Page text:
Rights-based evidence from monitoring helps us in our advocacy work with the State. For instance, we have investigated the impact of funding on abusive practices. Hospitals for people with mental disabilities often did not discharge people because they were getting money for occupied beds. We have successfully advocated for changing the model of funding; now a lot of people are being discharged from institutions. We are working to replace these old-style institutions is to be replaced with community based services.

I believe human rights are the skeleton for change. You cannot ensure effective care if there is no respect for human rights. I am amazed that this is not a prominent slogan in our field.

Which issue in children's rights do you think needs more attention?
I think mental health is too narrowly understood. People think it is all about psychiatry, but it is much wider than that; it includes things like ensuring a healthy and happy environment in schools and in families. I was very happy last time Georgia reported to the UN Committee because the Committee issued a paragraph commenting on the lack of proper children and adolescent mental health care in the country for the first time.

The rights of children in prison have also been neglected. The trauma these children experience has been hidden and few programmes offer a preventive element – they focus more on punishment. At present I am involved in assessing the mental health needs of children in detention, but when I search for what others have said on the subject, I have found very little.

Why do you want to serve on the UN Committee on the Rights of the Child?
One of my motivations is to learn from the experiences of other countries and from other members of the Committee. I also think it will be a good thing for my country and region and give me the opportunity to influence children's rights here. Maybe this is naïve, but I hope it will make these countries and especially Georgia more responsible in implementing the Committee's recommendations!

What do you think you can contribute to the Committee's work?
My colleague and friend Dainius Puras, who is also a psychiatrist and is already a member of the Committee, has been able to give much more prominence to children's mental health issues in the Committee's recommendations to States. I think I can add to this work and that together we can bring more attention to this neglected area.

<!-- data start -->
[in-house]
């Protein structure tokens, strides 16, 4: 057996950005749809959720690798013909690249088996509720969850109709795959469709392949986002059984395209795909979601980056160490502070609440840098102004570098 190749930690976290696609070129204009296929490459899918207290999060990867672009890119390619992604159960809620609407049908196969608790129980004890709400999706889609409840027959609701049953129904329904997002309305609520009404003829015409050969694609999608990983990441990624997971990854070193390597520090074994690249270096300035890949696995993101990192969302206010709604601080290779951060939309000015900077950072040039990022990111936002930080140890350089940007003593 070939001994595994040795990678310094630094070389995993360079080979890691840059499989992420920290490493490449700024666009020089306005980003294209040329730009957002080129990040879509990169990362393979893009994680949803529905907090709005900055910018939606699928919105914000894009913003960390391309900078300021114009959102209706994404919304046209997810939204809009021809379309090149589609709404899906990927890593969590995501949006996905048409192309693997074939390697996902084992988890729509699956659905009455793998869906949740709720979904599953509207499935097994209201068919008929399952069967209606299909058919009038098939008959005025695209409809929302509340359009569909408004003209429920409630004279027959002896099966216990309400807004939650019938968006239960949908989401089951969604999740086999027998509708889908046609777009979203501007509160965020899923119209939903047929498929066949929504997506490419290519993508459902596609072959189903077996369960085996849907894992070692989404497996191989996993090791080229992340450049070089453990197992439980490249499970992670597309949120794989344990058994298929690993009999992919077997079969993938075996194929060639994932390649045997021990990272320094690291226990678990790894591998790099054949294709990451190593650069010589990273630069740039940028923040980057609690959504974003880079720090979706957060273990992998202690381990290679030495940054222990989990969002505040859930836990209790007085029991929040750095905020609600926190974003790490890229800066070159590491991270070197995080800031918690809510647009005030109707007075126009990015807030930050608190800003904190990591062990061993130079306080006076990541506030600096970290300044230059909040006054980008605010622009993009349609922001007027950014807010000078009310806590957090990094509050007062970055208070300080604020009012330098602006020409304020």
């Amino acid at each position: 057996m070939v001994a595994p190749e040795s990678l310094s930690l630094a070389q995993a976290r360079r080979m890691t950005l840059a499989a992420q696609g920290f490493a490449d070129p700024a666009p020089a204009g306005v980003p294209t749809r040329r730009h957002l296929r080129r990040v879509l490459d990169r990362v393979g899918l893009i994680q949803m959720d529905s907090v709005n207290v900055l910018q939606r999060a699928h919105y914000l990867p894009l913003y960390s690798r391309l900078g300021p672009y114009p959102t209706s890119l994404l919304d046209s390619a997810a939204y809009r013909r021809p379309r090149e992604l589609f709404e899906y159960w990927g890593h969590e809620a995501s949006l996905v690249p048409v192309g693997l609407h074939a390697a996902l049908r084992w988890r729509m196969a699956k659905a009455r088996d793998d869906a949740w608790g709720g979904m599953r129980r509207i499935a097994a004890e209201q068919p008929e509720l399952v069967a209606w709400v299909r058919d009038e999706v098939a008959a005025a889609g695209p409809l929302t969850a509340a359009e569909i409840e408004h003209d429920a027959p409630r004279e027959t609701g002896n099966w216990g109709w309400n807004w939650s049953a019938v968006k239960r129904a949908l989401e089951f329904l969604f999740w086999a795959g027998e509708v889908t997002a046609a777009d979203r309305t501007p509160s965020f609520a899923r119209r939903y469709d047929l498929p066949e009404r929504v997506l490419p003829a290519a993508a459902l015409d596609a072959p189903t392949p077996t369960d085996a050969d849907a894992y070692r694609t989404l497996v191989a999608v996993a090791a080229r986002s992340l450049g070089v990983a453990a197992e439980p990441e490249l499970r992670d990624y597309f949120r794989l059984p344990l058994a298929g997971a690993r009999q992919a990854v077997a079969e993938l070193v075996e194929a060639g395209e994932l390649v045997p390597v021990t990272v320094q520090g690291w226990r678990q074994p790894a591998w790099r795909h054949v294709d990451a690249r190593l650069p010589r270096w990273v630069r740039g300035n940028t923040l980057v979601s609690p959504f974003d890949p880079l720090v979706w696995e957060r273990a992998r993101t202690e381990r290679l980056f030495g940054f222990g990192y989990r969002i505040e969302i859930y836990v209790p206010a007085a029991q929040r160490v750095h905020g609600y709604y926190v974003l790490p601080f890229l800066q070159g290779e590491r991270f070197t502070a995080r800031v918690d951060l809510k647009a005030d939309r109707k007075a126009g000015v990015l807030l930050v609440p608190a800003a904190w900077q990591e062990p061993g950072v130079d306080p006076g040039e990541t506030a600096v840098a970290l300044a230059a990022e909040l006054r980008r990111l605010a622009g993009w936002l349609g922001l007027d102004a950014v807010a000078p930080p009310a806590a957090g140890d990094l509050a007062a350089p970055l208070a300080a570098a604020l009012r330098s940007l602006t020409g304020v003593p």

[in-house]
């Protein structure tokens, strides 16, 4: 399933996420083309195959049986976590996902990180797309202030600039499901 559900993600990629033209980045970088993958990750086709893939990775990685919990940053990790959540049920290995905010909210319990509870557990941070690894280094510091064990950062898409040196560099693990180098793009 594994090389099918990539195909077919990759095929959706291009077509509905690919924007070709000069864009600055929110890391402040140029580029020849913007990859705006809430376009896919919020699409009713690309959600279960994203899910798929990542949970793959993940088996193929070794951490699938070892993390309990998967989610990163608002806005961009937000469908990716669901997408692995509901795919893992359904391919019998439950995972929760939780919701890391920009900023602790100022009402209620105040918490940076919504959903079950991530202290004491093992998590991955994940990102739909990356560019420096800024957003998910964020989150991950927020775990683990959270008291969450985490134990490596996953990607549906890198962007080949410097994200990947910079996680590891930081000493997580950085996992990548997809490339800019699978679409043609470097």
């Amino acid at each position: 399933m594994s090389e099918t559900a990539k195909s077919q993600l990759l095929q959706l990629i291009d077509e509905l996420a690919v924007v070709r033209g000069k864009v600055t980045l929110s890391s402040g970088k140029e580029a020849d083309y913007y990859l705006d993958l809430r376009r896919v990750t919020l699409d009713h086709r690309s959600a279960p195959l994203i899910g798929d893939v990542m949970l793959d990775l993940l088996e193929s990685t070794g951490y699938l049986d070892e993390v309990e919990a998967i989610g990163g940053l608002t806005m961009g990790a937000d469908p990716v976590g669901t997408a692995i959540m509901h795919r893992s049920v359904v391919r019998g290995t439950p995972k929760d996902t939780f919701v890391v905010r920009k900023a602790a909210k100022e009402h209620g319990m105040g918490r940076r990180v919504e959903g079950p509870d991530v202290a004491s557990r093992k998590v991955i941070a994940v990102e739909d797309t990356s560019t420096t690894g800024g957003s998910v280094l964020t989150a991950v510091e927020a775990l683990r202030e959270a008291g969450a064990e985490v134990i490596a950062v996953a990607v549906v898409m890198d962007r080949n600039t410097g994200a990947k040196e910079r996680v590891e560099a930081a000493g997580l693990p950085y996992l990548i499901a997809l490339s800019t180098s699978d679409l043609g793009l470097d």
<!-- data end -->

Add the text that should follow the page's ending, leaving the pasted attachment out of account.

What is your vision for the UN Committee?
This summer my colleagues and I participated in a country consultation to help draft a General Comment for Article 19 of the CRC which relates to the protection of children from abuse and neglect. This process was very positive because we have a lot of direct experience in this area. I think the Committee can do more to promote NGOs' contributions and use them more effectively as a tool both for interpreting articles of the Convention and for monitoring States' implementation of the Concluding Observations.

What is the best achievement of your career?
My biggest achievement is the pleasure of having different circles of colleagues and those we work for around me. This is something that people often under-estimate, but for me the meaning of life is to work with and for people with mutual esteem and enjoy it.

What is the biggest challenge facing the Committee?
I think it is too formal. I know it is a UN body and that is the way the organisation works, but it can be quite impenetrable; I would certainly like to see the language made more accessible.

If you were not working in children's rights, what would you be doing?
I have never regretted my choice, but sometimes I think I would like to lead a calmer life – spending more time in the library and writing books, perhaps. Sometimes in my work I get disheartened like anyone, but then you realise that you are adding flavour to important work that is being done.

Sum up children's rights in one word
Respect. For me, children's rights is about respect of grown-ups towards children and respect between human beings generally: respect for the unique qualities of each person.